Partially developed (teilerschlossenes Grundstück) or undeveloped (Nicht erschlossenes Grundstück) is a piece of land that is not yet entirely suitable for construction.

For a plot to be considered fully developed (vollerschlossenes Grundstück), four basic supply lines must be available.

These are gas, water, electricity and sewage.

The partially developed property is characterised by the fact that not all four supply lines are available. This means that the buyer must undertake this development after purchasing and that generally leads to additional costs.

A partially developed plot is usually cheaper.

However, you have to be prepared to invest at a later stage. The costs for a complete development must be included in the construction planning and financing.


buying a house in Germany as an expat



Recommended Reading: Single-Family Houses: Contemporary Homes in Germany




3.4) Make sure to inspect the property in person

When you decide to buy land in Germany – make sure to inspect it and get a feel of the surroundings.

A personal visit is the best way to do that.

Set up an appointment with your seller or agent. Ask them to take you to the property in person. It is a very normal part of the process anyway, so they will offer this even before you request.

Here are key things that you should watch out for during your inspection visit:

  • Ask your Makler why the land is on sale or technical questions about the development and building permissions.
  • Is the land located on a slope? This requires additional costs for preparing the foundation of the house and waterproofing the cellar.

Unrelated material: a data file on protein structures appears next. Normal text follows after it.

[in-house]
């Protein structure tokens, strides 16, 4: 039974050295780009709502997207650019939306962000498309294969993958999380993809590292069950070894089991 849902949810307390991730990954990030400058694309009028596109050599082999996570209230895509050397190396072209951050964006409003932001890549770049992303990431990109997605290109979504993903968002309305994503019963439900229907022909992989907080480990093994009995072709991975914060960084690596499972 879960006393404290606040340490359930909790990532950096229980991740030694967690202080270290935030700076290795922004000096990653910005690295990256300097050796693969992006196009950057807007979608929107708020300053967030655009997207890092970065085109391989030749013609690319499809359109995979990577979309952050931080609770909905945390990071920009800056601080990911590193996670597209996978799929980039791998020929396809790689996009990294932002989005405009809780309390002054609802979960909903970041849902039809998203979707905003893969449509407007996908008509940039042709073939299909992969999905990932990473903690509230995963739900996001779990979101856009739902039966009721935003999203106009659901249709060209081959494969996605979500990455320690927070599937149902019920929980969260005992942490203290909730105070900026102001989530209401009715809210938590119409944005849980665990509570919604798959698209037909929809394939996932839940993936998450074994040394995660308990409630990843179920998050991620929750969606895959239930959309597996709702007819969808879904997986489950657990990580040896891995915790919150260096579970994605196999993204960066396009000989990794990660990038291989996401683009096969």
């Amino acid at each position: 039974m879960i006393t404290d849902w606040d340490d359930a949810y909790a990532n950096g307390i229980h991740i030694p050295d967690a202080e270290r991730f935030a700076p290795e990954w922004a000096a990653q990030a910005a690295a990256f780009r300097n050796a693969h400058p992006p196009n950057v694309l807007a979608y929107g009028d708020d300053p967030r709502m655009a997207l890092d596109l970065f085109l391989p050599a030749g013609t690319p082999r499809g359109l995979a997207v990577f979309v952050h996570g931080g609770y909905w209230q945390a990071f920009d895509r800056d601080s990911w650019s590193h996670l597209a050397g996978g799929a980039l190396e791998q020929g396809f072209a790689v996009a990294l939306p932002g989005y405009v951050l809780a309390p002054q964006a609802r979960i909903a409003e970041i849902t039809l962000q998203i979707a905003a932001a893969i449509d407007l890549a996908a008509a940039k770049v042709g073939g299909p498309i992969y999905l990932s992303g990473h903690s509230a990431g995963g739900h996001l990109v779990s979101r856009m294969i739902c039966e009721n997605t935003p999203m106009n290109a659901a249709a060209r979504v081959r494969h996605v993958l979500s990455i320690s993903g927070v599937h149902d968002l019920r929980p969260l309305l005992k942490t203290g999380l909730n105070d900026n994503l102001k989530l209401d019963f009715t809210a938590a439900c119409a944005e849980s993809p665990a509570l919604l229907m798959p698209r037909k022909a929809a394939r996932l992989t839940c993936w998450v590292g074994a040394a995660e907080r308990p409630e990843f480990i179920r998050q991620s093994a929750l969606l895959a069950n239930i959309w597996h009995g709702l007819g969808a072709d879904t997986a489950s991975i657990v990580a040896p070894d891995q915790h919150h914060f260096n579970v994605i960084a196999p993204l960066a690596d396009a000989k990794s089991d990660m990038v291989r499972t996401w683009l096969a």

• Is the neighbourhood too loud? Or too quiet?
  • Is there enough sunlight or is it getting blocked by nearby houses or trees?
  • Clarify any doubts about the location. Take a drive from there to your workplace, school or to the nearest shopping centre. This is how you will be travelling each day once you have moved in. Get a first-hand feel for everyday activities.


buying land in Germany as an expat


If you are still happy with the plot, then ask the next questions…


Also read: How to avoid going bankrupt and legally protect yourself as an expat in Germany


4. Assess Your Financing Options


4.1) Can you afford to build a house in Germany?

Buying the building plot is simply the first stage.

Depending on your location your land could easily cost several hundred thousand. The average cost per square meter can range from €180 to €2500 depending on the location. In the countryside and smaller cities, you have much more variation in the price range.

Besides the cost of the building plot, you’d also need to think about financing the whole construction project. As mentioned in the above section, if your plot is only partly developed you will have to incur the costs of completely developing it.

The cost of land development can be high and is largely borne by the property owners.

Municipalities usually cover a small part of the fees, but the proportion of owners is much larger.

For example, the development costs are higher in an urban city area. On the other hand, plots of land “in the countryside” are relatively cheap to develop.

4.2) Consider how you’re going to finance your property

Now comes one of the most challenging parts of buying land in Germany as a foreigner.

Financing your property – Are you going to finance it through a bank or privately?